And my boot.ini has nothing related to W7. When W7 was installed, it appears it moved a lot of files that WINDOWS XP expects to find. There is a BOOTSECT.BAK there now. There wasn't one there before. There used to be an NTLDR file, and several others. I'm in a class right now, and this computer is at home. Else, I would make a list of the files that used to be on the root of the c:\ drive that aren't there anymore. There is a boot* file there, a "boot" folder also.


    Thanks for your help.

    Still looking.
     
  4. patcooke

    patcooke Microsoft MVP
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    May be just me being thick but don't quite understand how you ran a dual boot with just a single drive C. Maybe when you get back to the machine you can show us just what system(s) are where on the drive.
     
  5. pnolans

    pnolans New Member

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    As I said in my earlier note, AT THIS TIME there are NO other OS'es on that drive. But for some period of time , while I was evaluating Windows 7, both of them ran off of one partition. There are STILL vestiges of that OS on the C:\ drive, and it comes up in the Windows 7 boot mgr.

    So... IF i start to reboot, and am not there to pick "boot older OS'es", I come back to an error on the screen. Because it can't boot Windows 7, because it is NO LONGER there.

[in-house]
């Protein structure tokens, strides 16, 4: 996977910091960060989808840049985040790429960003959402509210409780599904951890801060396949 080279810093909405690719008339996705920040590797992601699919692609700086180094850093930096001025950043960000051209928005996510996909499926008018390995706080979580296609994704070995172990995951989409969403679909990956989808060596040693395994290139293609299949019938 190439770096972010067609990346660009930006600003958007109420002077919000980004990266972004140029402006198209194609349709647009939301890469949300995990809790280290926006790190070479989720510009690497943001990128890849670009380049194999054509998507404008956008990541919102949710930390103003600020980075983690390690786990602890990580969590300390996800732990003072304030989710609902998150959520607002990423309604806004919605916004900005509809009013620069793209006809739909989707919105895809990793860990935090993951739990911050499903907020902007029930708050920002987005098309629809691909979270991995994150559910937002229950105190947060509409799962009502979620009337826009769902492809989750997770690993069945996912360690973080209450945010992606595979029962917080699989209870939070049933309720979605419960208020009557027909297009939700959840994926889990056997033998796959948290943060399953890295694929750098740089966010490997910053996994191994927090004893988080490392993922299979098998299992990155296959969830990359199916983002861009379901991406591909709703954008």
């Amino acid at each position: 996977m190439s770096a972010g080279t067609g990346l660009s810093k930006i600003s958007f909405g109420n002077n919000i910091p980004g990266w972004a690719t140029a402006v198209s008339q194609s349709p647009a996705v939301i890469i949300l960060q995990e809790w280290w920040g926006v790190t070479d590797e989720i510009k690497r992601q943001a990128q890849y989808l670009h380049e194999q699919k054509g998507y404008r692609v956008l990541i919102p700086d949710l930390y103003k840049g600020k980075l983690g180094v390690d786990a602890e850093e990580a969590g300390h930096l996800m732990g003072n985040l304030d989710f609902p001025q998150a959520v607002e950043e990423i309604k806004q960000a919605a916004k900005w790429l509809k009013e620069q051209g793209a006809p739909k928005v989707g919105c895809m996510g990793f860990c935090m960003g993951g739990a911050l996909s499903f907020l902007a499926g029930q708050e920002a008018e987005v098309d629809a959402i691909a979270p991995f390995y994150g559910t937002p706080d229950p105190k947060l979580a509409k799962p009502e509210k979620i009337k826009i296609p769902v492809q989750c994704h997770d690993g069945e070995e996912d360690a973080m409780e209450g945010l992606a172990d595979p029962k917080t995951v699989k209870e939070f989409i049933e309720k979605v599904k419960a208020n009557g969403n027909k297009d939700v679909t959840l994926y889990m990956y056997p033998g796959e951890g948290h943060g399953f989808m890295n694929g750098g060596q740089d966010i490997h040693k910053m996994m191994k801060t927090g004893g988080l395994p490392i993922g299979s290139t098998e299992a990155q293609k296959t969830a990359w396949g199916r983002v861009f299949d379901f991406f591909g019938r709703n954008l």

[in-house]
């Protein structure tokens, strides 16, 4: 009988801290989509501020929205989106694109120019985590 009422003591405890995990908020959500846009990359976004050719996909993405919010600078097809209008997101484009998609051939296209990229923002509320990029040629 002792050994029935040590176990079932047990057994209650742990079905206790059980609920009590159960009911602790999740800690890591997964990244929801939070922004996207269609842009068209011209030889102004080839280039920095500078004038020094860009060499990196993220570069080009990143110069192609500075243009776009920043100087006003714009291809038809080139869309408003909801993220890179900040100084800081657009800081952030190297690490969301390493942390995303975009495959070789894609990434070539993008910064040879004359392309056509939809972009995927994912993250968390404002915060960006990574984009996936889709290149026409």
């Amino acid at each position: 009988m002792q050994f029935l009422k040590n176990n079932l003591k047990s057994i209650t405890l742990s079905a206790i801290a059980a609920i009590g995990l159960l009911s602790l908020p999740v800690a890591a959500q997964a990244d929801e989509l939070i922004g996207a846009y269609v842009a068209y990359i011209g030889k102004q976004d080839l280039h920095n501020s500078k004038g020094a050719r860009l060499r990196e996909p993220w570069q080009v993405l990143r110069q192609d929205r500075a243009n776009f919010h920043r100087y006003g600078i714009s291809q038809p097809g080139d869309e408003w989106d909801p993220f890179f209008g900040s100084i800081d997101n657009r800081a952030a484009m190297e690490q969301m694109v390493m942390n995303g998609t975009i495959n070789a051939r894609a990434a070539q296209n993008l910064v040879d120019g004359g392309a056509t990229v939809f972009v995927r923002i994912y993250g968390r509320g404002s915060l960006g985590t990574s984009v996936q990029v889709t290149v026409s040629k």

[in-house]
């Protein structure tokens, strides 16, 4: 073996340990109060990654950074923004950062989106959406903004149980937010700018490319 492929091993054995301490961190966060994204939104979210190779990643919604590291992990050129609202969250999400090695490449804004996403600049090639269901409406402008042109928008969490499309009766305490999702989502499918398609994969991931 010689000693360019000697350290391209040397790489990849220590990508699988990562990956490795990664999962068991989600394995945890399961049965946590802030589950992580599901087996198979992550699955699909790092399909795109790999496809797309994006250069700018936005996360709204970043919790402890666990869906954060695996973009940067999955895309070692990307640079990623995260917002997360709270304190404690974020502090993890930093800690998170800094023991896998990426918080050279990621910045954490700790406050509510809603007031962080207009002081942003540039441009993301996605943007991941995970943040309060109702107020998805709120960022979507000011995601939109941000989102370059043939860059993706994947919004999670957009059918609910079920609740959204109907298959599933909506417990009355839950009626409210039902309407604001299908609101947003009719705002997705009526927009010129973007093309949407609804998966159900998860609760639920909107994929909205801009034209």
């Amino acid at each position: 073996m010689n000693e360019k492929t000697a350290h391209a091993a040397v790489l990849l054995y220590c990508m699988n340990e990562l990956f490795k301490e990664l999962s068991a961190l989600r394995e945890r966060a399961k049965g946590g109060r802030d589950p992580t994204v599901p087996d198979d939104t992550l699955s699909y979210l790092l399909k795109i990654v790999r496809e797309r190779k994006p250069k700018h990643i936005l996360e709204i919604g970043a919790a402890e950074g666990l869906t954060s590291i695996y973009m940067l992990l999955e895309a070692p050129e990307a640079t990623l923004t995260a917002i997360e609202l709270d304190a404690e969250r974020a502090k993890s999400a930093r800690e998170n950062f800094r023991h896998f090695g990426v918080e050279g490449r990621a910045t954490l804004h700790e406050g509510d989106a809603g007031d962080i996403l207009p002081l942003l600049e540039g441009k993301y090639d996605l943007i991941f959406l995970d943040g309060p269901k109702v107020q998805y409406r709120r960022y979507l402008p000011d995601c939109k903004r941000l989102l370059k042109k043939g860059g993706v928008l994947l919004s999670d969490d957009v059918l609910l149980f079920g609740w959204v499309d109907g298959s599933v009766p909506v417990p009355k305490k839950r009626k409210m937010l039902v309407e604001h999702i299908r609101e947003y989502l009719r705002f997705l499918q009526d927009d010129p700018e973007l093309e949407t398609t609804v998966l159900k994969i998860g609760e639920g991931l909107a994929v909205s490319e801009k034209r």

I do NOT remember how it was removed. I did it a couple of years ago.

    I WILL post a directory listing of the C:\ drive root , and the boot folder.
     
  6. Trouble

    Trouble Noob Whisperer

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    Additionally an image of Disk Management might be helpful as well. Use the built in snipping tool and attach it to your next post.
     
  7. stayboogy

    stayboogy New Member

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    i don't know if you ever got your problem solved but it's very simple to fix your problem and apparently not many here know how which makes me question other things here

    here's how:
    insert your windows xp install cd / xp recovery console cd, press R for repair after the blue screen. then type the number of your OS--usually 1, then it will ask for administrator password, type it if you know (can not leave it blank--if you don't know it you have to reset it and change it using any freeware you can find for such as there are plenty that do this)

    then type map
    then type fixboot C: (if C: is where your XP is installed--which most of the time it is)